Food fight: Judge grills LA County on outdoor dining ban

Court denies restaurant association effort to overturn measure, but wants more information about link to Covid spike

Photo illustration of L.A. County Public Health Director Dr. Barbara Ferrer (Getty)
Photo illustration of L.A. County Public Health Director Dr. Barbara Ferrer (Getty)

Los Angeles County’s three-week ban on outdoor dining is being put to the test.

L.A. County Superior Court Judge James Chalfant denied the California Restaurant Association’s call to overturn the measure, but he ordered county lawyers return in a week with clearer reasons to justify the ban. The Los Angeles Times first reported the judge’s move.

“What, if any, risk/benefit analysis was conducted by defendants prior to the restaurant closure order,” the judge asked the county, according to a court filing Wednesday night. The Public Health Department is expected to provide that information.

The judge also said the county must provide information on mortality rates traced to outdoor dining, and why the county issued a ban that goes beyond state prohibitions on restaurants.

L.A. County’s outdoor dining ban went into effect Nov. 24, as Covid infections, hospitalizations and deaths in the area surged. They have continued to rise, and on Wednesday night, L.A. Mayor Eric Garcetti issued a modified stay-at-home order.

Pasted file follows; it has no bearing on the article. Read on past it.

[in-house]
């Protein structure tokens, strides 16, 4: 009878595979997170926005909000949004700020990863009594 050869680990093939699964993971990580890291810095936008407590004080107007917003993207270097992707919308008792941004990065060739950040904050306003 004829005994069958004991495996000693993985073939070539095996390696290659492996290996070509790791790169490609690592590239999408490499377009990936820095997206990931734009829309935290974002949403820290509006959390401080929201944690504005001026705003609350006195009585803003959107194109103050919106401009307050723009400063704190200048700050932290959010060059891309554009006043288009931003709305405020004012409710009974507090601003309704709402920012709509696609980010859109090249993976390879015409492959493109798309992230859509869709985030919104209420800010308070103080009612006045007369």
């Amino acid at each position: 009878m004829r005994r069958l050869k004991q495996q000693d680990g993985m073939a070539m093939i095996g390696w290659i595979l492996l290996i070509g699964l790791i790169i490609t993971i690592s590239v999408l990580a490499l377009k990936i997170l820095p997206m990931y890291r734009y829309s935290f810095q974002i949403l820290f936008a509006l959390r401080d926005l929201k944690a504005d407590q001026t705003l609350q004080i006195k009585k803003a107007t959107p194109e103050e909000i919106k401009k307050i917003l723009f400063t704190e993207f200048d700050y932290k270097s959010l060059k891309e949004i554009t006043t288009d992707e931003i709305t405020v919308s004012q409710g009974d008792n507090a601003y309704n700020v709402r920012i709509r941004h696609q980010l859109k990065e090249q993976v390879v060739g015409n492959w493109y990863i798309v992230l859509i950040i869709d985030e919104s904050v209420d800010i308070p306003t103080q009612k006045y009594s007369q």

Sign Up for the undefined Newsletter

By signing up, you agree to TheRealDeal Terms of Use and acknowledge the data practices in our Privacy Policy.

The county’s outdoor dining ban has faced unusually fierce backlash from restaurants that have invested in protective gear, heat lamps and other materials to create attractive and comfortable outdoor dining areas.

The retail and restaurant industry has made it a rallying cry that the Covid spike is from social gatherings between households, not from businesses that have followed pandemic safety guidelines.

Restaurant landlords and tenants are also balking at restrictions to their business, absent further stimulus relief. This week the county announced it will provide a $5.6 million aid package to restaurants hard-hit by Covid. The funding excludes the city of Los Angeles and Pasadena.

Pasadena, which has its own public health officer, has ignored the county’s outdoor dining ban. Beverly Hills, which does not have a public health officer and is bound by county guidelines, issued a resolution against the ban, and cities including West Covina and Whittier have also voiced their displeasure.

The County Board of Supervisors voted 3-2 last week to maintain the ban.